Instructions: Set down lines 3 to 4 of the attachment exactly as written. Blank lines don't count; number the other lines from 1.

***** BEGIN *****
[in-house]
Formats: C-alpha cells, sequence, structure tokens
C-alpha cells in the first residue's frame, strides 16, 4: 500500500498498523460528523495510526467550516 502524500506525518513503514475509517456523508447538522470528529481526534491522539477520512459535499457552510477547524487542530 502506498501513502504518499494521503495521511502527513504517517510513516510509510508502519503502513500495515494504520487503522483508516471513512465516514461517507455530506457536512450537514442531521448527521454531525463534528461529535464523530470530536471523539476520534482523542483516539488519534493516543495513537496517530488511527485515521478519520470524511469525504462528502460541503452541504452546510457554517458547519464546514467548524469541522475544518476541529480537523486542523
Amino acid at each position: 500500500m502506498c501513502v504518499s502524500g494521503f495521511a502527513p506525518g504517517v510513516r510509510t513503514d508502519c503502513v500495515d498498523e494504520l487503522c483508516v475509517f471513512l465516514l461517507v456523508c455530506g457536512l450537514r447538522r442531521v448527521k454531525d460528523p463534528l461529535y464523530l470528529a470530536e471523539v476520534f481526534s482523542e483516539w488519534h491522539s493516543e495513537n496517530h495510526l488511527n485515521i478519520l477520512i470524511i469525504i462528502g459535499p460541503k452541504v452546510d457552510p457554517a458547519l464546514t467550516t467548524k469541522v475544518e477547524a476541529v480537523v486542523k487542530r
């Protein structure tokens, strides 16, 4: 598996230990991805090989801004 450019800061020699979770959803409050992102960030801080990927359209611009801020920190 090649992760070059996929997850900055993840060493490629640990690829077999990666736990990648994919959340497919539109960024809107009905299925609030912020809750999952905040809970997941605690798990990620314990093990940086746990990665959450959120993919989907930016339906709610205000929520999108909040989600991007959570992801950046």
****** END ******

C-alpha cells in the first residue's frame, strides 16, 4: 500500500498498523460528523495510526467550516 502524500506525518513503514475509517456523508447538522470528529481526534491522539477520512459535499457552510477547524487542530 502506498501513502504518499494521503495521511502527513504517517510513516510509510508502519503502513500495515494504520487503522483508516471513512465516514461517507455530506457536512450537514442531521448527521454531525463534528461529535464523530470530536471523539476520534482523542483516539488519534493516543495513537496517530488511527485515521478519520470524511469525504462528502460541503452541504452546510457554517458547519464546514467548524469541522475544518476541529480537523486542523
Amino acid at each position: 500500500m502506498c501513502v504518499s502524500g494521503f495521511a502527513p506525518g504517517v510513516r510509510t513503514d508502519c503502513v500495515d498498523e494504520l487503522c483508516v475509517f471513512l465516514l461517507v456523508c455530506g457536512l450537514r447538522r442531521v448527521k454531525d460528523p463534528l461529535y464523530l470528529a470530536e471523539v476520534f481526534s482523542e483516539w488519534h491522539s493516543e495513537n496517530h495510526l488511527n485515521i478519520l477520512i470524511i469525504i462528502g459535499p460541503k452541504v452546510d457552510p457554517a458547519l464546514t467550516t467548524k469541522v475544518e477547524a476541529v480537523v486542523k487542530r